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SW High School
Groundbreaking Sat.

By Dan Hust
LAKE HUNTINGTON — June 15, 2001 – Sullivan West Central School District officials have set the date for breaking ground on the new high school site in Lake Huntington: this Saturday, June 16, at 11 a.m.
According to Superintendent Michael Johndrow, virtually every taxpayer in the 200-square-mile district has received or will receive an invitation to the ceremonies, which will be conducted at the site off Route 52. (For directions, call the district at 482-4610.)
One of the key reasons that the school can hold the groundbreaking ceremonies on Saturday is the fact that a bid was awarded several weeks ago for the site work.
Leeward Construction of Honesdale, Pa. is now responsible for excavating, clearing and partially landscaping the 68-acre property in preparation of the 133,000-square-foot high school’s construction.
Their bid, which was the lowest of several, came in at $4,158,035, and work will begin in earnest after the groundbreaking.
As for the ten other bid projects (i.e., building construction, electrical wiring, etc.), companies have already made bids on them, but “they came in a little high,” said Johndrow.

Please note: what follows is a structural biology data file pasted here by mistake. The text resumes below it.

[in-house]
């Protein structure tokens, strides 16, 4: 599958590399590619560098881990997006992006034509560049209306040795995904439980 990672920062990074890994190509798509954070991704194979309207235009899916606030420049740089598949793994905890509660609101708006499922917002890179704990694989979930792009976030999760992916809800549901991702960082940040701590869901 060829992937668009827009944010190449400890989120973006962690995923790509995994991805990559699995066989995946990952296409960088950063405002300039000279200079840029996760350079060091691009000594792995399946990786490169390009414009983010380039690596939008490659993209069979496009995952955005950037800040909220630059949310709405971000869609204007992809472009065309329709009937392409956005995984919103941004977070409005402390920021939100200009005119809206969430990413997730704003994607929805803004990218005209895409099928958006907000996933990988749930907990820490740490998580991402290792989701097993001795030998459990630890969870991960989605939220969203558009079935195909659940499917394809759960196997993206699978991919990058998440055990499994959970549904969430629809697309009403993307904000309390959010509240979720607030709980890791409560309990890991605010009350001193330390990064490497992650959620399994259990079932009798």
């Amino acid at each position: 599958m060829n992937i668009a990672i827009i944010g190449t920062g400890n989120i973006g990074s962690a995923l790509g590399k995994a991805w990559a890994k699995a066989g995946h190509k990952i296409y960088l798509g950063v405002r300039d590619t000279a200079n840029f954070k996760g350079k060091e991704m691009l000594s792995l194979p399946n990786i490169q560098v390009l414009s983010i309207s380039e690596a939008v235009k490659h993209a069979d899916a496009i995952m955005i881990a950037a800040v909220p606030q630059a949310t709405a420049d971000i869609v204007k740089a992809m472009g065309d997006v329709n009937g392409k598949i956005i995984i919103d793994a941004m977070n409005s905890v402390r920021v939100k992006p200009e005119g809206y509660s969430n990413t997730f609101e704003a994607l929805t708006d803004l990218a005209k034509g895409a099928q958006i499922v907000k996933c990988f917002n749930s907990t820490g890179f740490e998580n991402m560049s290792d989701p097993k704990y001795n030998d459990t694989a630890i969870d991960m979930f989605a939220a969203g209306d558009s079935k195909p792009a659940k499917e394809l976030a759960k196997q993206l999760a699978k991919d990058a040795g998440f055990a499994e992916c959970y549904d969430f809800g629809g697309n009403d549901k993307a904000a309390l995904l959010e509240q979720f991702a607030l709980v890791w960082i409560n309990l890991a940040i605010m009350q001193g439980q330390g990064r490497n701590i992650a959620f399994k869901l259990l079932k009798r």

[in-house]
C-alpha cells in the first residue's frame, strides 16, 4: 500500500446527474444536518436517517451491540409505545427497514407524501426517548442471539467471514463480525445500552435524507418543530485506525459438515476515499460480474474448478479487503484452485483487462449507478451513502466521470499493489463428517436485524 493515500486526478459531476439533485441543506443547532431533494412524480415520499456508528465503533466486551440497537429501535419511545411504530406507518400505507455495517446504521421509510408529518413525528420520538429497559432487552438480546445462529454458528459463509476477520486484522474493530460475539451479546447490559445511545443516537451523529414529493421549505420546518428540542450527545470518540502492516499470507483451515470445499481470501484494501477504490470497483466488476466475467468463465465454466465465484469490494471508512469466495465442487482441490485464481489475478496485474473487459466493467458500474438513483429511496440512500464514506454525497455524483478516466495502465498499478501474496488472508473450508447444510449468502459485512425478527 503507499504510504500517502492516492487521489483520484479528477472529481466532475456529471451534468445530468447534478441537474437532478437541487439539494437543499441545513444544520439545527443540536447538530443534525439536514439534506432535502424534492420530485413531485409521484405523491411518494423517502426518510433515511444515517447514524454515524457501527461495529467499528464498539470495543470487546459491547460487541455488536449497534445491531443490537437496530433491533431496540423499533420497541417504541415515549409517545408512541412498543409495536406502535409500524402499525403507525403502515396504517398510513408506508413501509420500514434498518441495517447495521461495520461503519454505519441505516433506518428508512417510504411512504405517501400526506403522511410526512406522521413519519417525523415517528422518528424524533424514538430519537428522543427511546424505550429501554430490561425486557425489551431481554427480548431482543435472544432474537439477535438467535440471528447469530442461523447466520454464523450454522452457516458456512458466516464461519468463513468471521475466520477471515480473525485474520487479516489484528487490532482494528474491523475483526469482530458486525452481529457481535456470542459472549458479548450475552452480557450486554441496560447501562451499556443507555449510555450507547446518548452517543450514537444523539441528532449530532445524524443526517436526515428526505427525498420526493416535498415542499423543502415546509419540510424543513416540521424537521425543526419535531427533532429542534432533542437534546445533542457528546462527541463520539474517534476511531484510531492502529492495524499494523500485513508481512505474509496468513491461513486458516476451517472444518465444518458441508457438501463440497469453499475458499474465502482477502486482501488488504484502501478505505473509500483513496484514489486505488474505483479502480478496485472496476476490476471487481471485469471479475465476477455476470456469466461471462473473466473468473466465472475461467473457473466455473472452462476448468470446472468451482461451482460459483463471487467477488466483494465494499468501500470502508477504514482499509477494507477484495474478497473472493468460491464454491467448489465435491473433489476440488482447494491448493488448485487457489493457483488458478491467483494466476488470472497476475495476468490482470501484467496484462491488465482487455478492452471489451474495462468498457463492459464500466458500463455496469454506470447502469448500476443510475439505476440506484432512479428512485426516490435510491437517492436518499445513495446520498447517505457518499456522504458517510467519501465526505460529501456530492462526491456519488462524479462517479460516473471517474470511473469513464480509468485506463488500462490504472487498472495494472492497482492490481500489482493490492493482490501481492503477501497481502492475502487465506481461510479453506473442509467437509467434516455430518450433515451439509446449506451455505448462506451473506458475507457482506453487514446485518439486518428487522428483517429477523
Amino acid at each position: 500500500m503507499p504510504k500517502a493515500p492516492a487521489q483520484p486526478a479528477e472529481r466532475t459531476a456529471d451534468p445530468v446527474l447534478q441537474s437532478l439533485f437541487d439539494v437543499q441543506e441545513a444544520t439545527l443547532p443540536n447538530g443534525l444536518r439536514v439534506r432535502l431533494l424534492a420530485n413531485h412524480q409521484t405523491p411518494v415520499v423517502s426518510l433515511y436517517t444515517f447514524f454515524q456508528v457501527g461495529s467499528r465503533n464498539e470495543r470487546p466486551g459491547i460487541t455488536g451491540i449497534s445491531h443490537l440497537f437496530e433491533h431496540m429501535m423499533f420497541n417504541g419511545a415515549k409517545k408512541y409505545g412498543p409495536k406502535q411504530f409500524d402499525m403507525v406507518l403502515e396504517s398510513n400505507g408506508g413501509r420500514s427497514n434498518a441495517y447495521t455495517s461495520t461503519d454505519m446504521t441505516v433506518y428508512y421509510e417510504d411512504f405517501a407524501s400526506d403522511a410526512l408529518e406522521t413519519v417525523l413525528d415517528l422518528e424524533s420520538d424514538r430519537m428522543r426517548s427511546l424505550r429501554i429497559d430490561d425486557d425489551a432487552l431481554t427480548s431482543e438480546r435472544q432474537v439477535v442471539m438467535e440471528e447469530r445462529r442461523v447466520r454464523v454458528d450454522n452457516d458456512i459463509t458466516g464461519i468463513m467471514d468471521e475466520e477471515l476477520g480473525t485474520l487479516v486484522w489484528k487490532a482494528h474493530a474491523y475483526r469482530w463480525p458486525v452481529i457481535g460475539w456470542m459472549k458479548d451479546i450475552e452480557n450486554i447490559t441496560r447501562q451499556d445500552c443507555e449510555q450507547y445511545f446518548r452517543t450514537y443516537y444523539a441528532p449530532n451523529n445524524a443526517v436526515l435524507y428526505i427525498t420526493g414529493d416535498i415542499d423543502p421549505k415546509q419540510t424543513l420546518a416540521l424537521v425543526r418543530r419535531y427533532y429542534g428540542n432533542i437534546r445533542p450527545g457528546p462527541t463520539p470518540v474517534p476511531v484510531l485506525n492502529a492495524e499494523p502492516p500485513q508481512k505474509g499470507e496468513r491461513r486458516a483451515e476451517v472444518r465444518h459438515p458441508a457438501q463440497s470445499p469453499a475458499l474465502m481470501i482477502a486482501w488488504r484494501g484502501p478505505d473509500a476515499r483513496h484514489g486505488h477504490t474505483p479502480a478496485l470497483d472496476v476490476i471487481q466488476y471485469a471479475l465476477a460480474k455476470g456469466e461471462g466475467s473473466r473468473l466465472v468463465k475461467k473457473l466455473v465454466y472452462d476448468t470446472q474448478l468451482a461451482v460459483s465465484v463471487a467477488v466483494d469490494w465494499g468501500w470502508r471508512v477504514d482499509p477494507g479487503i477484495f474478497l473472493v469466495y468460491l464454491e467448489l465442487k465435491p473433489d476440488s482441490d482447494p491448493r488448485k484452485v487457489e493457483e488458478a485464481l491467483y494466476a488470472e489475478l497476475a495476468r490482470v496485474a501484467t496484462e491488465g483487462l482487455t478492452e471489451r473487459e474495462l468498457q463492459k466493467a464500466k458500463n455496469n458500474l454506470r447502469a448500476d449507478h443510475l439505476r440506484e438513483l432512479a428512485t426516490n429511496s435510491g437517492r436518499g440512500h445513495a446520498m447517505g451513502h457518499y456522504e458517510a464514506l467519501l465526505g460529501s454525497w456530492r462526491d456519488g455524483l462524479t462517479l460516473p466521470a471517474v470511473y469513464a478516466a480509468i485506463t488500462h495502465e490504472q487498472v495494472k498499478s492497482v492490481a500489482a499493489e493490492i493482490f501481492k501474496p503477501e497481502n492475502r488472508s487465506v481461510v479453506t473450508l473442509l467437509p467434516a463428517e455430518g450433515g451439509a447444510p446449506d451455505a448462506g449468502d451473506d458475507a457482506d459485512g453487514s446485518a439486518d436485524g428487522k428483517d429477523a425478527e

The entire high school building and current facility renovations project was approved last year by voters at a cost of $49.9 million. The high school construction portion of the project is just shy of $30 million, and the district is bound by law not to exceed that amount.
According to Johndrow, the bids did exceed that amount, so the school board has asked the project’s construction management firm, Turner Construction Company, to review the bids and suggest how to reduce extra expenses.
However, that does not mean the project is being reduced in scope, said Johndrow.
“We are not changing the footprint [square footage] of the school,” he explained.
He likened it to someone being in the market for a Cadillac or Mercedes-Benz but finding that such a vehicle is out of their price range.
“Maybe we need to get it down to a Chevy or an Oldsmobile,” he said.
Thus, said Johndrow, perhaps clerestory windows in the gym would be replaced by a normal roof, or excess windows would become regular walls, or six types of brick in the building’s facade would be reduced to two types.
“Our company [Turner] seemed confident they could do it,” he said.
Johndrow added that he hopes to see bids awarded at the June 21 board meeting, but if they still come in high, they may be rebid.

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